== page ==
Awesomely terrible yet memorable.

Local advertising is critical for B-to-C companies, but why do so many local companies tend to throw money away with their ads? You can immediately recognize a local commercial by the poor video and sound quality, but here is a list of other giveaways that label commercials as ‘local’ as well:

No Plan – First of all – most local companies advertise because they want new customers. Most companies get this right, but fail by not making a plan of what they want to accomplish, how to measure their success, how they will go about doing it, and who they are trying to attract.

Miss the Mark – Most local companies try to do all aspect of advertising themselves and stretch beyond their knowledge base and end up wasting money because they’re advertising to the wrong people. Many times small business owners advertise on their favorite stations rather than their customers’ favorite stations. Would you rather hear your commercial or have your customer hear your commercial?

Sell Only on Price – Unless you have a streamlined method of manufacturing a product or a better method of providing a service, you should not sell on price alone. Be competitive, but not cheap. People perceive quality by price and if you offer something for $99 and your competitor offers their service for $125, consumers assume their pricier work is better. So you say your product/service has more to offer than your competitors – then tell me!

Don’t Go For the Gold – Local companies usually advertise their entry services and attract transactional customers instead of well-paying, repeat customers that they can build a relationship with over time. For example, Design the Planet does not say, “We design business cards”. Instead, we develop brand identities including logo, icon, stationery, website, brochure, tradeshow displays, advertising campaigns, etc. Can Design the Planet design a business card? Yes, but why lead people to us for a 2 hour project; instead, we look for 50+ hour clients. Look for the “cash cows”.

Being Cheap – I mentioned production value before, but many times local ads are cheap because of their time slot, infrequency of showing, and/or with the channel itself. If you can only afford the late night TV ads on a lesser known channel a few times a night, it’s time to look elsewhere. TV is not for everyone (I’d argue its almost not good for anyone). Use your money wisely and remember people need to see information 3 times to be recalled.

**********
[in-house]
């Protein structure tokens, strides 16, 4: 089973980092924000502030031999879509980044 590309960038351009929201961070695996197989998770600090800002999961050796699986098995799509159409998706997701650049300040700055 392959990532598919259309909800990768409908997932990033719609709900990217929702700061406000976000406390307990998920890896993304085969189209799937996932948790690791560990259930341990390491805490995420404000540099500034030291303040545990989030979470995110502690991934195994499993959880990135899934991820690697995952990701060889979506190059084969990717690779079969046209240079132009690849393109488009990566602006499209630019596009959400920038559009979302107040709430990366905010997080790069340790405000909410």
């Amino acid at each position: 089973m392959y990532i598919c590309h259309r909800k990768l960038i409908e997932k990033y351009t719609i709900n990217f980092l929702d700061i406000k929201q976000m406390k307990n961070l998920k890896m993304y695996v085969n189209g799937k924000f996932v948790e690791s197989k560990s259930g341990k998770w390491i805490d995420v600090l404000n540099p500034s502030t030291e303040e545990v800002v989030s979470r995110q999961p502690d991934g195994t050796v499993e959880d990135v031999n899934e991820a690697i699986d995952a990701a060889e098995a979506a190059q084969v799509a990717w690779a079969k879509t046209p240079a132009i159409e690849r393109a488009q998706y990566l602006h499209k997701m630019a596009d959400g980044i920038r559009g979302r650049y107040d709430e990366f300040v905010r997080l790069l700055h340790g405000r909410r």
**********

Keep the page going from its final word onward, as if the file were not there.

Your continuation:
All Your Eggs in One Basket – I am amazed when a company calls and talks to me about taking over their marketing and I’ve never heard of them. They are amazed and when I ask them where they advertise, it’s on a channel I hardly watch or a radio station I never listen to; so how would I know about them? Look for opportunities using different mediums, channels, times, shows, communities, etc. Sometime a small sign at the local park can be just an impactful as the high-dollar TV spot because of it’s placement.

Let 'em have it.

Not Memorable – Have you ever seen a commercial and not remembered it? Yes you have. Commercials should stand out and have a reason to be remembered. This can be hokey or campy too. Do you remember the Special Man? What about 1825 Tulane? If you do, you’re from New Orleans. This ad for the Montgomery Flea Market is a horrible ad, but it’s memorable and we talk about it all the time in the office because it’s humorous.

No Differentiation – This is one of the biggest problems with local advertisers. They do not differentiate themselves from their competitors. Why buy from you and not another company? You should have a list of reasons, but one is all you need to be effective. Differentiation can be location, turnaround, quality, expertise, niche market, custom vs generic, certifications, etc. If you don’t have anything that differentiates your company from your competitors then you shouldn’t be in business.

Advertising & marketing is about education. You must educate your prospective customers how you are different, why you’re worth their time, and why you charge more (or why you’re cheaper). I recently hired a company to install new windows in my house because they told me why they were better than their competitors and trained me how to tell the difference in their products/services. Without this education, I would have only been able to choose based on price. Do you sell price or quality?

If you would like to review any of these suggestions or if you’d like help planning your next campaign, please drop us a line at 504-391-1550 or

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